Sunday, November 28, 2010

Ant Farmers Use Pesticide

Leaf-cutter ants- Wikipedia
Ants beat us to the discovery of pesticide use by millions of years.  A report in Livescience.com describes the association of leaf-cutter ants and the fungus crop they raise with the help of bacteria.
 
There are at least 230 species which farm fungus on leaves to eat as a primary food source.  Another fungus, called Escovopsis attacks and parasitizes the ant's fungal crop.  The ants have learned to "weed" the leaves by lapping up the spores of the invaders.

Previous studies have shown that the ants carry bacteria on their bodies.  These have been identified as Pseudonocardia, related to bacteria that have led to the discovery of antibiotic agents in the past.  What is new is a report in the Proceedings of the Royal Society which has shown that leaf cutter ants carried predominately two specific strains.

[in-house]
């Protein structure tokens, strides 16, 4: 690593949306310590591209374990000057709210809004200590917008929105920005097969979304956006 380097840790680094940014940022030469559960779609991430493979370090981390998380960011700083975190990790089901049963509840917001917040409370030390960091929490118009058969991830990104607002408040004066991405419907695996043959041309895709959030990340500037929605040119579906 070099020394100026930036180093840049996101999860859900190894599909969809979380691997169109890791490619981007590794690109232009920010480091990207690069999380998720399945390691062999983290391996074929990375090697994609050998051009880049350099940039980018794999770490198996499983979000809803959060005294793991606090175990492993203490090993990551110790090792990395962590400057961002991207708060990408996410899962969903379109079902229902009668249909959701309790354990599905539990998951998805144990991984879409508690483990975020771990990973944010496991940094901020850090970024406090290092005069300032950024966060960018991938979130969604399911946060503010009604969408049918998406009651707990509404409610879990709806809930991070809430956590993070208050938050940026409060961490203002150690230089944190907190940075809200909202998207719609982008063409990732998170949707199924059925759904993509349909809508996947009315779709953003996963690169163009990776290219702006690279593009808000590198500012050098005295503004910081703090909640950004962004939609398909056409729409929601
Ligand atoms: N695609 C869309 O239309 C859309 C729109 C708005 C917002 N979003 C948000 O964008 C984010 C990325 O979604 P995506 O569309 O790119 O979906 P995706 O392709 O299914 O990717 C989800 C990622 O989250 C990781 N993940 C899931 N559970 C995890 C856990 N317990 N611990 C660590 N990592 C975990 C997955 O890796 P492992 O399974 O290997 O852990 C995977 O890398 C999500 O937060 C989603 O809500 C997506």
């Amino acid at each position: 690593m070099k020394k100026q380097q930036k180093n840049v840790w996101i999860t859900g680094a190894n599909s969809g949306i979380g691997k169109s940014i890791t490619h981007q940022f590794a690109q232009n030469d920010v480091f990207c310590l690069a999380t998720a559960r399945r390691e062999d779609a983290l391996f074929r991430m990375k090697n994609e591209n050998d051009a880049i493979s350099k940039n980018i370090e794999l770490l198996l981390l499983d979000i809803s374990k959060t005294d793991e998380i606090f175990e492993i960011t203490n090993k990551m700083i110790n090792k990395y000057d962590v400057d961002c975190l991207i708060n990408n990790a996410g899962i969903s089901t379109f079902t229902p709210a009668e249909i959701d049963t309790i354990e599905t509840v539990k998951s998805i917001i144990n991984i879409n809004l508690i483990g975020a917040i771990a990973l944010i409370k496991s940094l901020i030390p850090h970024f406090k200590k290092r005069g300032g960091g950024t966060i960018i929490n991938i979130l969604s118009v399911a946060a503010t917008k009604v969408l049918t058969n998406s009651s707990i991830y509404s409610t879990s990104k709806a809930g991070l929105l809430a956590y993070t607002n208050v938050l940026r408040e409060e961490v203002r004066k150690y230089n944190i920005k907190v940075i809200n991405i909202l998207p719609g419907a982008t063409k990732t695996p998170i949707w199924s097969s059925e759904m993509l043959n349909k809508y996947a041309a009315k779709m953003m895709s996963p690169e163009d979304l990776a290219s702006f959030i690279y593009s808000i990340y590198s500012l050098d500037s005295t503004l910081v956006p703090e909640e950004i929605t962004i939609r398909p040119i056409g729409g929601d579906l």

"The researchers also tested how effective different Pseudonocardia strains were in suppressing fungal growth, particularly that of the ants' nemesis Escovopsis. Here, they found that the parasite was more susceptible to the antibiotics produced by Pseudonocardia than were other fungi. They also noticed that strains of Pseudonocardia found dwelling on ants were more effective against the parasite than free-living strains." 
When ant queens take flight to set up a new colony, they carry the fungus with them, ready to start a new farming operation like we carry seeds of familiar crops.  Also like us, they may carry the parasitic fungus, an early form of an "invasive species".  

An instructive video from Science Nation demonstrates the ants at work.  Research may even lead to the discovery of new antibiotics or how leaves might be converted to biofuel.

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